There are no shortage of individuals and groups that have considered the many possible ways for us to limit our consumption and take action to repair the damage that people have done to the environment.  Wild About Outdoor Learning Society as goals to familiarize people in British Columbia with ways to engage with the environment, be thankful for all it provides, and opportunities to give back. 

Wild About Vancouver, a grassroots movement started in 2015, has foraged some great partnerships.  Some are specific to Vancouver, and some have a greater reach.  Friends of False Creek aspires to restore the waters of False Creek to pre-heavy industry conditions.  Imagine being able to swim in False Creek!  Sea Smart uses education and positive actions like shoreline clean ups to make a difference in the environment and in the minds of our young people.  OceanWise aspires to protect and restore our world’s oceans with programs to help ships avoid whale collisions, shoreline clean-ups, and by selling sustainable seafood.   Year of the Salish Sea has joined with 90 other countries to protect 30% of their land and ocean by 2030 to coincide with the 2021-2030 United Nations Decade of Ocean Science for Sustainable Development.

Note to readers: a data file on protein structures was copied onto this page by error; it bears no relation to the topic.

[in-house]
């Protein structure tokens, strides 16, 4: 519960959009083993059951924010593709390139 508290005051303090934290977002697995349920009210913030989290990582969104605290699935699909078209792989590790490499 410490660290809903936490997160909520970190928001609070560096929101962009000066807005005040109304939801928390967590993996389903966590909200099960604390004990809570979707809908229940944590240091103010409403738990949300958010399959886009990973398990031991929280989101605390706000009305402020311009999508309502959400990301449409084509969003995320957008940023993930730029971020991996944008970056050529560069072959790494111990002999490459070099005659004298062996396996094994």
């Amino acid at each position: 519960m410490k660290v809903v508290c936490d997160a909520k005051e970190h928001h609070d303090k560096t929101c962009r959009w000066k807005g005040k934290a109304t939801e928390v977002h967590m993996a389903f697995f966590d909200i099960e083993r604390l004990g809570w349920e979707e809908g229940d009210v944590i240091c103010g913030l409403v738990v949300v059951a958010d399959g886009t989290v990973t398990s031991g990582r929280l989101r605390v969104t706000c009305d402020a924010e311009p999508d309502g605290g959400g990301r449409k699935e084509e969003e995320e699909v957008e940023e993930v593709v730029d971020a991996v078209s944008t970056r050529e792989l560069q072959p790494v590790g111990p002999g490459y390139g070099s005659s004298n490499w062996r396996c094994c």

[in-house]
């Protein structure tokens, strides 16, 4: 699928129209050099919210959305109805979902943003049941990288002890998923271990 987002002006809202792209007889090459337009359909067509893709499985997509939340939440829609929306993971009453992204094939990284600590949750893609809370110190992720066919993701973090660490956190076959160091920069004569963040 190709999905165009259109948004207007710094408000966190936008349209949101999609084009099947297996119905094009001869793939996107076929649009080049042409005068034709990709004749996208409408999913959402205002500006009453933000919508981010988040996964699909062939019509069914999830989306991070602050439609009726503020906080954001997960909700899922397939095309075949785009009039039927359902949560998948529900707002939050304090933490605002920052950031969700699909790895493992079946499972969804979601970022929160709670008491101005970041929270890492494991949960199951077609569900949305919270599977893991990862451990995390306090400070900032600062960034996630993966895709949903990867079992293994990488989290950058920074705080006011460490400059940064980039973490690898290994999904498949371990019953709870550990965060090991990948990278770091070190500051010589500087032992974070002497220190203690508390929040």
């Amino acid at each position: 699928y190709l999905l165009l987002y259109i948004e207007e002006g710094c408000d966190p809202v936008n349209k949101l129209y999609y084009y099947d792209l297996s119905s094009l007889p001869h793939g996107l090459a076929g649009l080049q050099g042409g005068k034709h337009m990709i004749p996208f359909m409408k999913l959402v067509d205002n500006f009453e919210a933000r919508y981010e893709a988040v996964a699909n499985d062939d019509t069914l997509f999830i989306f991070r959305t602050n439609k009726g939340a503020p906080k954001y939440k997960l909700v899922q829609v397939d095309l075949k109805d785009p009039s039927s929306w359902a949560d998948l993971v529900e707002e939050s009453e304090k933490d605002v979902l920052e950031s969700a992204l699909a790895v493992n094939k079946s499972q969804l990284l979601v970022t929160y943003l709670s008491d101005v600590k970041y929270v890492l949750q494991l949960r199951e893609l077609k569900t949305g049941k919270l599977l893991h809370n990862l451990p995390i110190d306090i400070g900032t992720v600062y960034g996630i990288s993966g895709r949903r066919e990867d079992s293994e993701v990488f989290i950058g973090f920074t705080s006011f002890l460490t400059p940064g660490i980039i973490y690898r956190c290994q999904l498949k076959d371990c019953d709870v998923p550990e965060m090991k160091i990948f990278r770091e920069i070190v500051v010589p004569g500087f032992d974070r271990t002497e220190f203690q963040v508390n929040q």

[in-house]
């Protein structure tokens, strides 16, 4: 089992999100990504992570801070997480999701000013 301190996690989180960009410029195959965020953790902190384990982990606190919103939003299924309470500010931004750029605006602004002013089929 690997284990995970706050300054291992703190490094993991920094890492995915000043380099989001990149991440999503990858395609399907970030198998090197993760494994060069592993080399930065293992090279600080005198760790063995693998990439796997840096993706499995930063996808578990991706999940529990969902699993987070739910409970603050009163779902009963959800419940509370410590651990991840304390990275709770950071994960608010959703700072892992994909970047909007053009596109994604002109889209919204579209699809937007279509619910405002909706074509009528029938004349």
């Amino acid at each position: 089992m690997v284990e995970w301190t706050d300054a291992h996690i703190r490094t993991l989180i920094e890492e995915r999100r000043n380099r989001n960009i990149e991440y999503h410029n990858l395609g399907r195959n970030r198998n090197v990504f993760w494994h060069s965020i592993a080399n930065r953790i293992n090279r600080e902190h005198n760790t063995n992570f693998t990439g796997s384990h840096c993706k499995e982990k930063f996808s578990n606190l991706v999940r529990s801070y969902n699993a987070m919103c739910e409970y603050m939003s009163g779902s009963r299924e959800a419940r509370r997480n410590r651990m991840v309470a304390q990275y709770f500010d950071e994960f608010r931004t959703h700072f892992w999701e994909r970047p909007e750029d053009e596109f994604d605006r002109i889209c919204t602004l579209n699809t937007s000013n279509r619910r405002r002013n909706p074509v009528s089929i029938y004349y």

There are lots of ways to #getOUTdoors and #getINvolved while giving back.  A good addition to  the conversation on #Thanksgiving.  

Wild About Outdoor Learning Supports Take Me Outside

Wild About Outdoor Learning celebrates and encourages people of all ages in British Columbia to #getOUTdoors and #getINvolved in activities to prompt their general well-being, physical health, mental health, learning about nature and caring for it.

Wild About Outdoor Learning is fully in support of the upcoming

Take Me Outside is one of the partner groups in our network making a difference in the lives of Canadian children. TMO believes in a future where spending time outside learning, playing, and exploring is a regular and significant part of every student’s day. Take Me Outside works collaboratively with other organizations, school boards and individuals to encourage children and youth to spend more time outside through various projects and initiatives. In 2021, 8,900 educators and nearly 400,000 learners across Canada joined in on Take Me Outside Day.


A week of activities, speakers, and events

OCTOBER 17 – 21, 2022